Abstract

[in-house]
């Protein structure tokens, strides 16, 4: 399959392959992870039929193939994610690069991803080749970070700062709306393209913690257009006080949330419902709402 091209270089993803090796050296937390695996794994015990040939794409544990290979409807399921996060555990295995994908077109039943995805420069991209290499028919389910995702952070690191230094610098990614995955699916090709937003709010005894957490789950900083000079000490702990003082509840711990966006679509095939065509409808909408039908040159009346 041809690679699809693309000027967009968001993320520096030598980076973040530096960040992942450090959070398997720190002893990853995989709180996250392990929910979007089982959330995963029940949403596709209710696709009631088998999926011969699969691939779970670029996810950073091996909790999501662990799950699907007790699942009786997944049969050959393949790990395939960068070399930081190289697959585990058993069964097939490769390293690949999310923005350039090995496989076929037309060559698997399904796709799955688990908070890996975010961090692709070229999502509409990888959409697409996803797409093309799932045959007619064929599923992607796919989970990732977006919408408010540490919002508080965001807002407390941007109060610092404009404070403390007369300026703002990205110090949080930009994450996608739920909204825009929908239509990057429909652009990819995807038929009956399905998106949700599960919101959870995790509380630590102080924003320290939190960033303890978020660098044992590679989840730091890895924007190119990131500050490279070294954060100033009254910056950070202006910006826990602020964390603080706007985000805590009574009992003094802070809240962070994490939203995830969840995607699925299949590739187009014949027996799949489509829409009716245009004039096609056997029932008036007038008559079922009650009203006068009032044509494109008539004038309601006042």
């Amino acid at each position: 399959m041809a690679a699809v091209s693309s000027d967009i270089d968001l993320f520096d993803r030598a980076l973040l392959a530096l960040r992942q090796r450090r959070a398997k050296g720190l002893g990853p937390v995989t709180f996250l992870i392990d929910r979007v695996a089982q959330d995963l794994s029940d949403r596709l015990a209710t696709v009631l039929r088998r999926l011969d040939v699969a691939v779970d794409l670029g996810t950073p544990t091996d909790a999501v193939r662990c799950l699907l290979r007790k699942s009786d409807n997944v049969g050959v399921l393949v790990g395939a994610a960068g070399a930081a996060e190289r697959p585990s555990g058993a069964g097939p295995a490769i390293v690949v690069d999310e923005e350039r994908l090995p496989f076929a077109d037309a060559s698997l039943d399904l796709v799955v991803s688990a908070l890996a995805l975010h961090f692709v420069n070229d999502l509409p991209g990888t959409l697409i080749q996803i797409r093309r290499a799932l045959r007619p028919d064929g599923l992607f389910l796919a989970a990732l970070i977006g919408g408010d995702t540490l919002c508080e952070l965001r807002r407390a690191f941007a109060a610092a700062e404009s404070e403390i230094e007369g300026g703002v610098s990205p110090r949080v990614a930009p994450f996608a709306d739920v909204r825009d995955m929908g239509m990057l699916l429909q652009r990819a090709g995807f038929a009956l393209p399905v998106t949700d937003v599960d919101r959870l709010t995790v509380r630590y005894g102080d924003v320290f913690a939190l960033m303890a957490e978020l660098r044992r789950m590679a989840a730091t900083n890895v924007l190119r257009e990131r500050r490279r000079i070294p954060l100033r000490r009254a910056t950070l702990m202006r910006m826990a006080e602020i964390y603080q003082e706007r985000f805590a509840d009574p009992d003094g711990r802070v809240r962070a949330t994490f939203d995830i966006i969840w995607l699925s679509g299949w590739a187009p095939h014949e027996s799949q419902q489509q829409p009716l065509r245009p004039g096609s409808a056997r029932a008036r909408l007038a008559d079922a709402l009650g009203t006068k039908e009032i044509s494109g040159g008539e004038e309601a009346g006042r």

Transient electromagnetic (TEM) measurements have been made with SIROTEM on four separate surveys over the Teutonic Bore orebody (Western Australia), both before mining operations began and subsequently during different stages of stripping overburden from the mineral deposit. In the late stage of the transient decay the target response was relatively free of the overburden and host-rock response. Beyond approximately 6 ms, the maximum anomalous response was a factor of 8 to 10 greater than the combined overburden and host-rock response.Analog modeling with a copper plate in free space shows that the TEM response of the target consists of a single peak at early delay times, while at delay times beyond approximately 4.2 ms, the response becomes a double-peak anomaly with a low directly over the top of the plate. Mathematical modeling of the TEM response with a free-space infinitely thin plate produces profile characteristics similar to those obtained by analog modeling beyond a delay time of approximately 4.2 ms. Inversion of premining survey profiles in the delay time range 7.0 to 13.2 ms gives values of 82 m for target depth d, and 86 degrees for dip angle theta . These agree well with the values d = 86 m and theta = 82 degrees derived from drilling data. A target conductance value in the range 250 to 320 S is obtained from the TEM data, indicating that the massive sulfide target is highly conductive.Responses calculated for surveys made during overburden stripping are lower than corresponding field values at early delay times because of the absence of overburden response in the model measurements. At delay times beyond 8.5 ms, the model values are consistent with the field values. These results indicate that for a case similar to the Teutonic Bore orebody, where the maximum anomalous late-time response is a factor of 8 to 10 times greater than the background response, important target parameters may be derived from free-space models.

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